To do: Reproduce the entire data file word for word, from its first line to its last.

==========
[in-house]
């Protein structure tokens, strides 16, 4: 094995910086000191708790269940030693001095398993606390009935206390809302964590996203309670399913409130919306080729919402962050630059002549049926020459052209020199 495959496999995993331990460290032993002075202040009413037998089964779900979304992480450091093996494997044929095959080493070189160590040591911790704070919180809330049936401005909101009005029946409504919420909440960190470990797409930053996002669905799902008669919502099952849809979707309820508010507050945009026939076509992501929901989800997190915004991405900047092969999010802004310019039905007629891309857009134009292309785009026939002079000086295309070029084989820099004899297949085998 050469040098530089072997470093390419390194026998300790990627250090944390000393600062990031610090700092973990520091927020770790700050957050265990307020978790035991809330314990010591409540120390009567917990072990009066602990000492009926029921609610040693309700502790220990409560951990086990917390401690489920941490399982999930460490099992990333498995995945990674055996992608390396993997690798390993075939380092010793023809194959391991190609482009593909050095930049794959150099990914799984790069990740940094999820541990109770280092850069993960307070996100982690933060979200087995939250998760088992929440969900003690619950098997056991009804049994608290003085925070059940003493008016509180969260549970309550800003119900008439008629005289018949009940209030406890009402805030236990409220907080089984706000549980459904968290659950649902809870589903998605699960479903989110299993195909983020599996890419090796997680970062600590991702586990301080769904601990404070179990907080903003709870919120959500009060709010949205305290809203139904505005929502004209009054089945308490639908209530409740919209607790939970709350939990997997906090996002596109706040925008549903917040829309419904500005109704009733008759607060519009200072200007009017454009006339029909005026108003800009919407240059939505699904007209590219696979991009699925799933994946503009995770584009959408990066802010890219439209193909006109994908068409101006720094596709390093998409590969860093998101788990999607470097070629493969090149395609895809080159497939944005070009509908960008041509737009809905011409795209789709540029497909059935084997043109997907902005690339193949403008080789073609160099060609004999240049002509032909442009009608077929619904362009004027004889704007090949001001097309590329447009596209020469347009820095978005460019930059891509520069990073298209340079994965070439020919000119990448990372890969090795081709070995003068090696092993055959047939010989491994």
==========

[in-house]
């Protein structure tokens, strides 16, 4: 094995910086000191708790269940030693001095398993606390009935206390809302964590996203309670399913409130919306080729919402962050630059002549049926020459052209020199 495959496999995993331990460290032993002075202040009413037998089964779900979304992480450091093996494997044929095959080493070189160590040591911790704070919180809330049936401005909101009005029946409504919420909440960190470990797409930053996002669905799902008669919502099952849809979707309820508010507050945009026939076509992501929901989800997190915004991405900047092969999010802004310019039905007629891309857009134009292309785009026939002079000086295309070029084989820099004899297949085998 050469040098530089072997470093390419390194026998300790990627250090944390000393600062990031610090700092973990520091927020770790700050957050265990307020978790035991809330314990010591409540120390009567917990072990009066602990000492009926029921609610040693309700502790220990409560951990086990917390401690489920941490399982999930460490099992990333498995995945990674055996992608390396993997690798390993075939380092010793023809194959391991190609482009593909050095930049794959150099990914799984790069990740940094999820541990109770280092850069993960307070996100982690933060979200087995939250998760088992929440969900003690619950098997056991009804049994608290003085925070059940003493008016509180969260549970309550800003119900008439008629005289018949009940209030406890009402805030236990409220907080089984706000549980459904968290659950649902809870589903998605699960479903989110299993195909983020599996890419090796997680970062600590991702586990301080769904601990404070179990907080903003709870919120959500009060709010949205305290809203139904505005929502004209009054089945308490639908209530409740919209607790939970709350939990997997906090996002596109706040925008549903917040829309419904500005109704009733008759607060519009200072200007009017454009006339029909005026108003800009919407240059939505699904007209590219696979991009699925799933994946503009995770584009959408990066802010890219439209193909006109994908068409101006720094596709390093998409590969860093998101788990999607470097070629493969090149395609895809080159497939944005070009509908960008041509737009809905011409795209789709540029497909059935084997043109997907902005690339193949403008080789073609160099060609004999240049002509032909442009009608077929619904362009004027004889704007090949001001097309590329447009596209020469347009820095978005460019930059891509520069990073298209340079994965070439020919000119990448990372890969090795081709070995003068090696092993055959047939010989491994």